Last week I finished clearing out my garden of all the annual and winter crops - a task I do each year around Easter time, following the local tradition connected to the agricultural cycle (here). I had already pulled up the winter cabbages and leeks (here), and the radicchio (which I'm going to write about next time), while leaving the chard and the parsley for last.
Although parsley is a biannual herb, I sow it each spring because it tends to produce more during its first year. I use a lot of fresh parsley in my cooking, and I like to have an ample supply all year around: parsley, in fact, overwinters quite well in my climate, and because last winter we only had two hard frosts and one snowfall (thank you winter!), I was able to harvest an impressive amount of parsley.
Even in the harshest winters, parsley always survives - the plants just grow low to the ground, and the leaves are much smaller in size. Not this year, though: my parsley plants were about 50 cms tall, and produced a full colander's worth of parsley leaves.
Besides the mild winter, I'm thinking that the success of my parsley this year may have something to do with the fact that it got accidentally intercropped with strawberries: parsley and strawberries, does anyone have any feedback on this?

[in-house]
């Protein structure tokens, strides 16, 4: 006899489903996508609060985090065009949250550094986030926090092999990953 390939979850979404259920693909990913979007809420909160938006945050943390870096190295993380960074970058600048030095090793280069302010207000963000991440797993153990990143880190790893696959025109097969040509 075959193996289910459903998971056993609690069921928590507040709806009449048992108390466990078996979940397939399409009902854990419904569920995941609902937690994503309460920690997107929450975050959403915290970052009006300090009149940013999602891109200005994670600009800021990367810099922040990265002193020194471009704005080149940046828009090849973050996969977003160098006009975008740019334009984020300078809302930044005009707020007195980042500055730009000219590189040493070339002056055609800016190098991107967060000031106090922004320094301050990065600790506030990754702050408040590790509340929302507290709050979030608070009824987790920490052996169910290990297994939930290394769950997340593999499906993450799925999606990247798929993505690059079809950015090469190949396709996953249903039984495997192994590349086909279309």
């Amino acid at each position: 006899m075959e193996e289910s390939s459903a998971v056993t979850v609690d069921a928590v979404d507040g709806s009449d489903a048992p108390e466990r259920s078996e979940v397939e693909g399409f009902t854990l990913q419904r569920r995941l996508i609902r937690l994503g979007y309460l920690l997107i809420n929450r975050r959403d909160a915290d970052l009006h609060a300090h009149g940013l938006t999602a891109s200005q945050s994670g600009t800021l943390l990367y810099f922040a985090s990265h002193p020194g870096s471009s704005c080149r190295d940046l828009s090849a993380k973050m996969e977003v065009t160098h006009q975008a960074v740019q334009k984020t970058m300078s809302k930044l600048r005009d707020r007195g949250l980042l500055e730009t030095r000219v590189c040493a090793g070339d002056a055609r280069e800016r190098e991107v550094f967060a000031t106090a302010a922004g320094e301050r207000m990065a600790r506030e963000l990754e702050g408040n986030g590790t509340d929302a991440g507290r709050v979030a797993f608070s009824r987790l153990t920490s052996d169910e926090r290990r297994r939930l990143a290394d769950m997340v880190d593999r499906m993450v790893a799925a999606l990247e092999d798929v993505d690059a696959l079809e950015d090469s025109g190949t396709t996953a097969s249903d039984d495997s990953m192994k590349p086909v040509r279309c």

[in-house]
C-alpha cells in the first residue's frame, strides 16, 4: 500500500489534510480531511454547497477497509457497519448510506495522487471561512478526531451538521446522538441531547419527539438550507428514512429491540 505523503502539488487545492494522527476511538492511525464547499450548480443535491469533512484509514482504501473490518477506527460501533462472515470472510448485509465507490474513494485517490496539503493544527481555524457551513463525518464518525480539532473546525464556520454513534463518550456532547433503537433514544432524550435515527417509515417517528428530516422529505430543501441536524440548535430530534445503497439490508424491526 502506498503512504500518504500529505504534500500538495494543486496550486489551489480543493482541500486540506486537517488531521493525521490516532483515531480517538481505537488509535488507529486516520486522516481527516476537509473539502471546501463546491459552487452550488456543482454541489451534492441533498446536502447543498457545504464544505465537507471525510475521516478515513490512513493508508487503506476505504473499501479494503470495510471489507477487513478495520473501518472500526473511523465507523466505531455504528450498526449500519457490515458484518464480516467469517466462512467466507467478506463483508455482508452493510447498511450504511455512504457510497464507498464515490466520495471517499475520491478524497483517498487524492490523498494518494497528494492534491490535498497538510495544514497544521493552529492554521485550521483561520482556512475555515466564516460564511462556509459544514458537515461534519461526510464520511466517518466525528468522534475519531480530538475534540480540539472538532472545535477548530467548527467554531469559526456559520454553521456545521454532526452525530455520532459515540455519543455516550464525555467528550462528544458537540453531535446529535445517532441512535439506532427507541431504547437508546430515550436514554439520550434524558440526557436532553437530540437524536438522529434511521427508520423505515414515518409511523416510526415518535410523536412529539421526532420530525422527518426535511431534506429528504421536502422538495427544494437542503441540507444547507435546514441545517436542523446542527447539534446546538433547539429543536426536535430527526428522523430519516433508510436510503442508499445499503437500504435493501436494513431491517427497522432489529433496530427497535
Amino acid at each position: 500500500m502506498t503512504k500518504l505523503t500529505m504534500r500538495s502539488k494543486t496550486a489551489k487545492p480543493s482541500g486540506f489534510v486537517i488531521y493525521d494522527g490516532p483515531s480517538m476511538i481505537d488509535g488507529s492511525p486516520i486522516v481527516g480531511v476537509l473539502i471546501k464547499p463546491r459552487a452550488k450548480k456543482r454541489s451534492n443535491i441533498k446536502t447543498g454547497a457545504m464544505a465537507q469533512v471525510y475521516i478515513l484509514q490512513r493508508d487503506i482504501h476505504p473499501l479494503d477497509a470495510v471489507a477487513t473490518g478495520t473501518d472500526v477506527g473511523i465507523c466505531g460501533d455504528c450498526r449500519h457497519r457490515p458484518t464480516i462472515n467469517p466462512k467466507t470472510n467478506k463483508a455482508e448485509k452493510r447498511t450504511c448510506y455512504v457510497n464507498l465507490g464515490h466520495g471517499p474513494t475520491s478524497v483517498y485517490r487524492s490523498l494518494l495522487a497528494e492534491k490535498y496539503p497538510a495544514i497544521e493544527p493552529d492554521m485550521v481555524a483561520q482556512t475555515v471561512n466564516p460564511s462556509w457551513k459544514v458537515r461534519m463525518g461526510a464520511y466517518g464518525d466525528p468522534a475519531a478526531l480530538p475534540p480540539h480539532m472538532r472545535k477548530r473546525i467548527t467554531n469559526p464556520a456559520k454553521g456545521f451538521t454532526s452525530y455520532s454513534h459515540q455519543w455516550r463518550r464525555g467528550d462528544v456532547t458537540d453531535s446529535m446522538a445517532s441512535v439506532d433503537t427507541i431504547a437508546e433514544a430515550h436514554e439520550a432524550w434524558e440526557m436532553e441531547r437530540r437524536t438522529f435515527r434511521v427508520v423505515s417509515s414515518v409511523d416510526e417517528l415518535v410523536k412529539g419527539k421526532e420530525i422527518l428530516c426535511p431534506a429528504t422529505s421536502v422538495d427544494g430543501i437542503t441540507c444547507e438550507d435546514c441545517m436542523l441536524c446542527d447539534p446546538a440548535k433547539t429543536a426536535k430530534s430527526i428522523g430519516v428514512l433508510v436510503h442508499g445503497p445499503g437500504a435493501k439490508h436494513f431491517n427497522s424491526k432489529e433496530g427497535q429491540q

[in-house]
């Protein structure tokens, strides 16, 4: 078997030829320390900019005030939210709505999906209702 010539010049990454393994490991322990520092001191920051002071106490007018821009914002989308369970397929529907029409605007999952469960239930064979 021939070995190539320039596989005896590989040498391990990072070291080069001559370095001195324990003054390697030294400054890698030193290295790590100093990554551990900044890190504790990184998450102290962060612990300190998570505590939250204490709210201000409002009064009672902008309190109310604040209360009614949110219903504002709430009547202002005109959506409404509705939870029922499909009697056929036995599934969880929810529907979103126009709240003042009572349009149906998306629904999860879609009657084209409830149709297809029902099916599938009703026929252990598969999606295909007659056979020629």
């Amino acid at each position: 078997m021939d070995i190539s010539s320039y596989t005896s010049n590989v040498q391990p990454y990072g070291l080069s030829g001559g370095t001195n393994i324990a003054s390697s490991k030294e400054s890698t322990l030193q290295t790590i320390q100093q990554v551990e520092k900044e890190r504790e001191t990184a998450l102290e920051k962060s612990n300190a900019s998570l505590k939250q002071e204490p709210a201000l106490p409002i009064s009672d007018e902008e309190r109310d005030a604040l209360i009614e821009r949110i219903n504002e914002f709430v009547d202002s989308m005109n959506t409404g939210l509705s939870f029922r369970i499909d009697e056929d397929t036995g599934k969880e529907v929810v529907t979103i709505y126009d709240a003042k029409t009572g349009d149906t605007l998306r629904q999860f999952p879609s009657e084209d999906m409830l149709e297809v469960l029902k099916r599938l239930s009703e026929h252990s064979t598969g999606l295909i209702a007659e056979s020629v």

In June last year, in fact, one of my kids came home with one single strawberry plant, that we just randomly planted in the garden. This single plant must have liked its new home, because it propagated impressively, sending many runners, each and every one in the direction of the nearby parsley, with which it spontaneously intercropped itself. Both the strawberries and the parsley did very well, and I'll experiment some more with growing them as companion plans this year.
And my colander full of freshly harvested parsley leaves? If you'd like to know how I use a large quantity of fresh parsley, here are some ideas:
I made an Almond and parsley spread.